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Wayne Trujillo

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The Amazing Grace of How Sweet It Was: The Sights and Sounds of Gospel's Golden Age

Posted: 07/14/10 01:51 PM ET

2010-07-14-sweet.jpgSeveral months ago, I wrote on HuffPost Denver about the somewhat lackadaisical music scene not only in the Mile High City, but around the nation and world. Lackadaisical at least to fans of the auditory equivalent of the greasy spoon, an allegorical allusion to yesteryear diners that served up messy, unadorned, bloodcurdling (and clogging) goods. Absent from the sonic scene are those delicious, slightly sinful, sometimes wicked, often sacred and always kickass vittles that can't easily be categorized, commercialized or marketed. While all the tunes emanating from iPods (which serve as latter-day jukeboxes and boomboxes) aren't torpid, enough sanitized, sterile and soulless sounds comprise contemporary music to satisfy the strictures of a dietitian obsessed with pulmonary and cardiac concerns. Sum it up as fare for the faint of heart and short of breath. There are exceptions, of course. Locally, Hazel Miller and, nationally, Alicia Keyes faithfully recall the gospel, blues and soul greats. But they aren't exactly new to the scene; their reverence is almost an anomaly in today's culture. Most of the great black artists preceding the rock era are either unknown to the general population or considered irrelevant, archaic and simply passé.

A recently released audiovisual sampler, How Sweet It Was: The Sights and Sounds of Gospel's Golden Age, deserves a soulful salute. For anyone unaware but remotely interested in American roots music, this multimedia package is a treat. It's also an invaluable reference. For those of us intensely, even hopelessly, addicted to the gospel genre, particularly its golden era, this package is requisite. With Anthony Heilbut overseeing the production, Shanachie has continuously issued essential audio releases of gospel gems for over two decades. While all of Heilbut's projects are essential, this latest summation deserves particular attention because of the DVD. The music is phenomenal; it is always awesome to hear an audio blast of the gospel greats. But with visuals, there is an additional sensory stimulus that's priceless, revelatory and even transcendent.

The release has received some noteworthy notice. Heilbut recently appeared on NPR and the Paris Review featured a brief but incisive review written by editor Lorin Stein on its Web site. Both the CD and DVD, along with the artists appearing, merit detailed discussion. In the interest of brevity (well, OK, at least the semblance of brevity), I decided to focus on two of the many represented.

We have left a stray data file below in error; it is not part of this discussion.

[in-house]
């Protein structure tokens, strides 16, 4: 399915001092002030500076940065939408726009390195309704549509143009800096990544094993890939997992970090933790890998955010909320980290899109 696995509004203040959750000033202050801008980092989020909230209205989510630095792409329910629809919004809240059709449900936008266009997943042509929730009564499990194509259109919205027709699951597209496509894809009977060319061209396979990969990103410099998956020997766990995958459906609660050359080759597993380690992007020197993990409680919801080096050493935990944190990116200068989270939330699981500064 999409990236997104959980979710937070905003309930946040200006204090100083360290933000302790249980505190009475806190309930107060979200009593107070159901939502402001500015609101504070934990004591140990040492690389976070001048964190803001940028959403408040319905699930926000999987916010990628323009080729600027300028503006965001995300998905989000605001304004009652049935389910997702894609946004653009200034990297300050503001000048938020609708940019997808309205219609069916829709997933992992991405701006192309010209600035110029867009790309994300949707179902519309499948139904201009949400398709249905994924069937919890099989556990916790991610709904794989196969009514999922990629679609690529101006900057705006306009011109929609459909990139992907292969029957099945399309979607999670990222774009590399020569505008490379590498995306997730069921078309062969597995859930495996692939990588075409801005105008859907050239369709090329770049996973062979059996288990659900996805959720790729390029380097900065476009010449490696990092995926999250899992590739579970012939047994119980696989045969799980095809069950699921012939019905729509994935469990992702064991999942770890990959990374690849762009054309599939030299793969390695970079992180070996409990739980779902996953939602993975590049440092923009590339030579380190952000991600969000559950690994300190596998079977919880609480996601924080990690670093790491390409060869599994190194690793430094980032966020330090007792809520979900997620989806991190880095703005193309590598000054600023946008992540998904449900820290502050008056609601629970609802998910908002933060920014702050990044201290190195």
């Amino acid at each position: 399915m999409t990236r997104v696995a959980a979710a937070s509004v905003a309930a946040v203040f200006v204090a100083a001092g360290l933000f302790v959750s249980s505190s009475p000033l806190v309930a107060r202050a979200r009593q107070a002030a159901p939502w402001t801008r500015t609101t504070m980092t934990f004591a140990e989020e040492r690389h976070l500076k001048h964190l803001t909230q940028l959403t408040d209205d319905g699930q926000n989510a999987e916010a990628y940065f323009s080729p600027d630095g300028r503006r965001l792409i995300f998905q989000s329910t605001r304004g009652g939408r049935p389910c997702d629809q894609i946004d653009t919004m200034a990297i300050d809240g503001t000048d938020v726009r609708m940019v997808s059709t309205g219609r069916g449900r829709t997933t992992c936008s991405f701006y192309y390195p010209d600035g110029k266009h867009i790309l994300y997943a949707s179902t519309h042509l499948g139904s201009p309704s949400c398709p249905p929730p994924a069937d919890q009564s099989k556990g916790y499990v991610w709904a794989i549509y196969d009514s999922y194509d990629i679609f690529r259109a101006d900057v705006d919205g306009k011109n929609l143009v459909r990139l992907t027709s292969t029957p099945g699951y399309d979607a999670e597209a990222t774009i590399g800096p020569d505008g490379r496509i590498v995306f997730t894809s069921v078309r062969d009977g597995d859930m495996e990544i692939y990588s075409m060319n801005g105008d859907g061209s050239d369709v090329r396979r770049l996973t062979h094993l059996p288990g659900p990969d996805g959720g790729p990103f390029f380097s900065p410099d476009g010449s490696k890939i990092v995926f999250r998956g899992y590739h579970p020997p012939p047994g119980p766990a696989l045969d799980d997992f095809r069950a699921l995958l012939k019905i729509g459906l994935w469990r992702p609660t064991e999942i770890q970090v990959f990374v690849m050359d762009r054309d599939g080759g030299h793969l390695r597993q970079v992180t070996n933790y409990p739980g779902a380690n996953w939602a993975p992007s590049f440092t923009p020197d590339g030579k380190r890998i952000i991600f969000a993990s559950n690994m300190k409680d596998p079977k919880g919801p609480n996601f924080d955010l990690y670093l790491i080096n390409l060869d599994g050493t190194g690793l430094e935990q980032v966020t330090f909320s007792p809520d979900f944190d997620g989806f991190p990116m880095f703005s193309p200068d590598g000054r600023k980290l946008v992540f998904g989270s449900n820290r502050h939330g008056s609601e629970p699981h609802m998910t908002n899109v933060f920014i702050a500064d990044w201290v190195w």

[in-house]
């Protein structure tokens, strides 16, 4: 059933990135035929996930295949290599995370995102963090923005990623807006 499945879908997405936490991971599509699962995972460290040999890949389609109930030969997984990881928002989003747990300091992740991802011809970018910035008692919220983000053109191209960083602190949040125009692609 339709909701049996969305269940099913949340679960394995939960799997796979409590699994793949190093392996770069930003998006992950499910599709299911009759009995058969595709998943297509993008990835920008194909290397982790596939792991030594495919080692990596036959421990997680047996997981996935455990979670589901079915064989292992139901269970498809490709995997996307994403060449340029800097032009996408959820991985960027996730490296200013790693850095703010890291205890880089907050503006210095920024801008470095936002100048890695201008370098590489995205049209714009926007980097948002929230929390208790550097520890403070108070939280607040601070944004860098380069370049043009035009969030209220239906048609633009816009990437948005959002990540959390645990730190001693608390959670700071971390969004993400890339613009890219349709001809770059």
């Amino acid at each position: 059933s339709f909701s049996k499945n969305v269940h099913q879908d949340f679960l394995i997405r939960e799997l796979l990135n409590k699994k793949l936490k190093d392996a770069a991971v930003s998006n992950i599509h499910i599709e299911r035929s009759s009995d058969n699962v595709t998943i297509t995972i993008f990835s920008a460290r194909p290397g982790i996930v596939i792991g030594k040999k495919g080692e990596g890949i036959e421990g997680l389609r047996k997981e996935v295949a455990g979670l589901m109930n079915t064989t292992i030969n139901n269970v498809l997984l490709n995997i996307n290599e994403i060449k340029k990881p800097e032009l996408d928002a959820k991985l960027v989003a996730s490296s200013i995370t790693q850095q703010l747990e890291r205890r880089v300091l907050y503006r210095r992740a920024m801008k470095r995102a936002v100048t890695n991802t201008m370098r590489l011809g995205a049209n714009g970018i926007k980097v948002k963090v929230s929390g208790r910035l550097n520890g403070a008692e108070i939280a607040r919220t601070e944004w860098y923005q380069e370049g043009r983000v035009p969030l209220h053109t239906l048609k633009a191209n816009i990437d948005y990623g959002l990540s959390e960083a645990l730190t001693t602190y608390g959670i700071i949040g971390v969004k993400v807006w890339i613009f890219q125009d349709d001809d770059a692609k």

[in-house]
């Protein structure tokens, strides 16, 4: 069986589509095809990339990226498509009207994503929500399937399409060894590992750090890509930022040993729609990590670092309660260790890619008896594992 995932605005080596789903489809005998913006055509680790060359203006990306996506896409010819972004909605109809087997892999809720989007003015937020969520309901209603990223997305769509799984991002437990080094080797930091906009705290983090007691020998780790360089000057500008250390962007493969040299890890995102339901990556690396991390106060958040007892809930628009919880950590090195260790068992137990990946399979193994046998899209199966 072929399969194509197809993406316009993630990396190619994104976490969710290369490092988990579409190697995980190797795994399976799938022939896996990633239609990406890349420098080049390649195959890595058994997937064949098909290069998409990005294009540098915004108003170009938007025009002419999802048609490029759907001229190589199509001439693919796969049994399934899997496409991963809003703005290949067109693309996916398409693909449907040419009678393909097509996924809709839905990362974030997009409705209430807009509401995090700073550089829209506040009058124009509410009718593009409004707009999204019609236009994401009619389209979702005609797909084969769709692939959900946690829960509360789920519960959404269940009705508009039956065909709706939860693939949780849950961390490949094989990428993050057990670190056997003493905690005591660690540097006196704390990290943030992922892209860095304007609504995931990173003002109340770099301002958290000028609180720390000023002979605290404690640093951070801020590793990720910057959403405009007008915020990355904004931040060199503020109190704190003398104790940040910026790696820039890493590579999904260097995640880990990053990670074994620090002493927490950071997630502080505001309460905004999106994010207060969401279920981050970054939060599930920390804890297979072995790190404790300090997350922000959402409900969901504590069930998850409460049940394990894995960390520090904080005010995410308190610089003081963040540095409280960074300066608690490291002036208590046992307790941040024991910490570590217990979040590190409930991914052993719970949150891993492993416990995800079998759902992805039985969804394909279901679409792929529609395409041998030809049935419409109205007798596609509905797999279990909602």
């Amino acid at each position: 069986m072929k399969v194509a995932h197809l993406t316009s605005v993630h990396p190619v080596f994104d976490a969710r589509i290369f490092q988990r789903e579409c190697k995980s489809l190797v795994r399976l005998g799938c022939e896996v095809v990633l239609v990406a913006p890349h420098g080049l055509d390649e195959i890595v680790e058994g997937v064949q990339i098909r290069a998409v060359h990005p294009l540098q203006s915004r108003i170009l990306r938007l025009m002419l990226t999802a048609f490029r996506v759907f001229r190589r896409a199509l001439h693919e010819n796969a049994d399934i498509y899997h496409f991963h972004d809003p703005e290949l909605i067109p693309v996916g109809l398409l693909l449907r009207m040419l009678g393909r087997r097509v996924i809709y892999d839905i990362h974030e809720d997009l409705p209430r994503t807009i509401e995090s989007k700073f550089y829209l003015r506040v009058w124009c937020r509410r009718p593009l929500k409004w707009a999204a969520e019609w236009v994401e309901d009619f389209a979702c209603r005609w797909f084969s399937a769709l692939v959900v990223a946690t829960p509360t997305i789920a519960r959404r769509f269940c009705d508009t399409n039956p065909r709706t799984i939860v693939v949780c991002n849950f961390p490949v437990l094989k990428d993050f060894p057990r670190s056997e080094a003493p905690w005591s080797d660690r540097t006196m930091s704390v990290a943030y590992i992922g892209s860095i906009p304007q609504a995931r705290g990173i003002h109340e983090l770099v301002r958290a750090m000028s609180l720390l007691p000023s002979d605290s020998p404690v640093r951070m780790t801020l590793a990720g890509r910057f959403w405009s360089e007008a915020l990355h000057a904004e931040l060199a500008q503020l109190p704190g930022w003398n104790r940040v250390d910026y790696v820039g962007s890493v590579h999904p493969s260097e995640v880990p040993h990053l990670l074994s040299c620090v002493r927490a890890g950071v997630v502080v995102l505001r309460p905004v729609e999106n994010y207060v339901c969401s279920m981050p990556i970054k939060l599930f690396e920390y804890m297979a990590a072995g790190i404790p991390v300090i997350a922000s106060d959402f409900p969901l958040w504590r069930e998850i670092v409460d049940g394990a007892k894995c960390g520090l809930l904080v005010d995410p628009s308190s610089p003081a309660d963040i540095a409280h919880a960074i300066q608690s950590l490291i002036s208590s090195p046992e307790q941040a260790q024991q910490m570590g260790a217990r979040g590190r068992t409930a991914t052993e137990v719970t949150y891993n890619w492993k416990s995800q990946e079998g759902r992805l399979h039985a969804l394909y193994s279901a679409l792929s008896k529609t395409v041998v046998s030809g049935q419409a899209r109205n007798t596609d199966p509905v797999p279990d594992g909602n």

The great Marion Williams is practically a non-entity to the public. But she, as Walter Cronkite stated when she received the Kennedy Center Honors, "shook the walls with her gospel sound and shook the very foundations of popular music."

Her genius -- both as a performer and vocalist -- influenced the likes of Little Richard, The Isley Brothers, Sam and Dave, James Brown, Aretha Franklin; indirectly, Paul McCartney, Bruce Springsteen and a slew of successive titans. That influence is impressive and important, but it's tiresome to read and hear constant references to those "students" in media analysis and recounts of Williams' career. The implication is that such validation is necessary; any publicity requires or relies on that influence. Shortly before her death in 1994, I interviewed her in an inner-city Philadelphia church. What stunned me, other than her stupendous talent (critics regularly hailed her as one of the greatest singers in American history) was her humility. Cronkite called her a "daughter of the church." That she was; as such, she was aware of the pitfalls and potholes that paved the gospel highway.

One bump in that road was poverty. Struggle tends to foster faith and discourage arrogance. Rather than stardom and commercial calculation, Williams' aspirations were at once more lofty and plebeian. Being burdened with not only celestial concerns, but also down-to-earth ambitions (like procuring food and shelter) ironically allowed Williams greater artistic and spiritual freedom. Her preternatural ability to alternate subtle sweetness with ferocious, even feral, power within a verse stunned, whether she was preaching to the choir or attempting a conversion like a latter-day Daniel in the lion's den. She awed and uprooted disbelievers -- agnostic, atheist and indifferent -- alongside those faithful to her message and talent. And when visual and auditory merge, the conflation is stupendous. Her facial and vocal contortions are acrobatics nothing shy of Olympian. On the DVD, "It Is Well With My Soul" is a perfect example.